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Duration

Three years, full time

Application Deadline

15 January 2021

Location

St George's, University of London

UCAS Code

B210, institution code S49

Start dates

September 2021

Apply via UCAS

The field of clinical pharmacology is the study of all aspects of drugs as they relate to humans. St George’s Clinical Pharmacology BSc is designed to provide you with a broad understanding of how drugs are developed, from discovery of molecules to treatment of patients. Distinctively from any other course Clinical Pharmacology blends fundamental science concepts of physiology, pathophysiology and cellular mechanisms with applied topics of drug development, clinical trials, regulation of medicines and governance. It provides insight into wide ranging aspects of human-drug interactions, whic It will equip you with the knowledge and skills to enter a career in the life sciences, working in industry, academia or healthcare, particularly in the development of new medicines.

Studying on the Clinical Pharmacology BSc is an exciting learning experience, combining high-quality teaching and action learning - the best learning is by doing. Our unique teaching team has extensive experience in clinical pharmacology, from both science and healthcare backgrounds, and the friendly environment and great student support will help you be the best you can be. 

Read more information about our courses and university services terms and conditions.

Covid-19 updates

We won’t be making any significant changes to the content of our programmes, but there will be some changes to the way they are delivered. Please see the Covid-19 updates tab for further details of how this may affect this course for September 2020.

Clinical Pharmacology BSc Scholarship

To celebrate the third year of our Clinical Pharmacology BSc, we are offering all applicants who choose to study this pioneering course a £1,000 cash award to support living expenses and general studies.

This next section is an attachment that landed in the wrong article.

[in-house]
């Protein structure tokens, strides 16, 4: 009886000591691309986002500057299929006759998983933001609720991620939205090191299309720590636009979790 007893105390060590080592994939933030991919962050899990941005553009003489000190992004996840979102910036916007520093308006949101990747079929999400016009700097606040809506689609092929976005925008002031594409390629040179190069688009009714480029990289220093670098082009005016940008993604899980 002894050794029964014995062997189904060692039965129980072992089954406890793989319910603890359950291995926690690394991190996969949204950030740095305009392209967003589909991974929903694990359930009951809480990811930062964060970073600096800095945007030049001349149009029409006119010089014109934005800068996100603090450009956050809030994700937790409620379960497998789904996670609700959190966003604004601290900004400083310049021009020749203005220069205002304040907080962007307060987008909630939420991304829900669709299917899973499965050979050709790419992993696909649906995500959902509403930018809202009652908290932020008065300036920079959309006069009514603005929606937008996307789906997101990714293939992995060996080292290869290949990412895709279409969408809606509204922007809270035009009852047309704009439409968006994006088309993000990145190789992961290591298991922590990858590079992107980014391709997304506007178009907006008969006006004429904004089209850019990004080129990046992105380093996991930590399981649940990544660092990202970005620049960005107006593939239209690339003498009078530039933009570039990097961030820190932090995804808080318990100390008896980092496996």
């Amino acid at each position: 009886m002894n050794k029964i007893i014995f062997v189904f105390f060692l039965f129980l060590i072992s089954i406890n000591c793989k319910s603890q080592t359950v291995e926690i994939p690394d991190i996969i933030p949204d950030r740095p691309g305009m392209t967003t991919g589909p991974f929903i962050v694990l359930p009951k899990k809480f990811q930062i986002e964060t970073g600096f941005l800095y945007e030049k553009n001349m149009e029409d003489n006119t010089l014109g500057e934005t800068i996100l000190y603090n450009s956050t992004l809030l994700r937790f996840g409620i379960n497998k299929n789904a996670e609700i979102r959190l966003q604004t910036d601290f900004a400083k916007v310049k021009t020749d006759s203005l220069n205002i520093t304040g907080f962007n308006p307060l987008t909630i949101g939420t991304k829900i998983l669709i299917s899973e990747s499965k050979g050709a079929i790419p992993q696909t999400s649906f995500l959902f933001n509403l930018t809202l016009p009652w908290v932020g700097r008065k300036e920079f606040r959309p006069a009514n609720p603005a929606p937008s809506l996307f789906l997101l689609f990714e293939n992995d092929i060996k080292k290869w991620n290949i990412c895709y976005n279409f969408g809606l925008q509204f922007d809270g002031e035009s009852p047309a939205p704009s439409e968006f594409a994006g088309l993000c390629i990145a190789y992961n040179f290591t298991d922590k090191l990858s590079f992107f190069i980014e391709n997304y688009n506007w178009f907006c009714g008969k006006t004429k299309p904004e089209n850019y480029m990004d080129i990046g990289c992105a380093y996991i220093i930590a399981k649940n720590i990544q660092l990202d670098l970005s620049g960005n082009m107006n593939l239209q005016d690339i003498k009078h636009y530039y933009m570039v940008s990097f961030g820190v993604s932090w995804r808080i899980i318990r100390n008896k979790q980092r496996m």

To receive the cash award, you must enrol on the course in September 2021.

The cash award will be paid directly into your bank account in one instalment in December 2021. However, the cash award is subject to good attendance on the course.

Highlights

  • Exciting learning environment where science meets healthcare on a campus shared between the university and a top-rated teaching hospital.

  • Course designed with the advice of employers that will prepare you for the world of work.

  • Dedicated innovative course team always on hand to support students and act on their feedback.

  • Variety in teaching methods across multi-disciplinary modules caters to many learning styles.

  • Regular teaching from award-winning lecturers.

  • Work experience and research projects to explore your prospects and develop your skills.

  • Optional professional year between years 2 and 3 to develop your experience and CV.

  • Students graduate with a BSc in Clinical Pharmacology (Hons)

  • Personal development and careers advice to help you find your next steps after completing the course.

Emma Baker

Emma Baker

Course Director

Professor Baker is a clinical academic with roles in education, research and the NHS

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Iain Greenwood

Iain Greenwood

Course Director

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Jennifer Stott

Jennifer Stott

Lecturer

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Mark Preece

Mark Preece

Senior Lecturer

Senior Lecturer in Pharmacology with a strong educational background in the biomedical sciences

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Dagan Lonsdale

Dagan Lonsdale

Senior Lecturer

Lecturer and researcher in clinical pharmacology, consultant intensive care physician

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Christopher Threapleton

Christopher Threapleton

Module Leader

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Reviving clinical pharmacology: Professor Emma Baker

In a recent interview with the British Medical Journal, Emma Baker, Clinical Pharmacology Course Director, said her aim was to revive clinical pharmacology as a specialty. “In the 1970s, clinical pharmacology was an exciting specialty with important roles in clinical and experimental medicine and regulation,” she says.

“However, it became invisible in the 1980s with the advent of organ based medicine and integration of university departments. It started to recover in the early 2000s when it became apparent that prescribing education was otherwise lacking.” She says that we are now in “an age of enlightenment,” with a return to generalism and an increasing need to improve care for people with complex conditions on multiple drugs."

View the full article on the BMJ website

Clubs, Societies and Community Projects at St George's

Visit the Students' Union website

Tuition fees

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Home (UK) tuition fees

Academic Year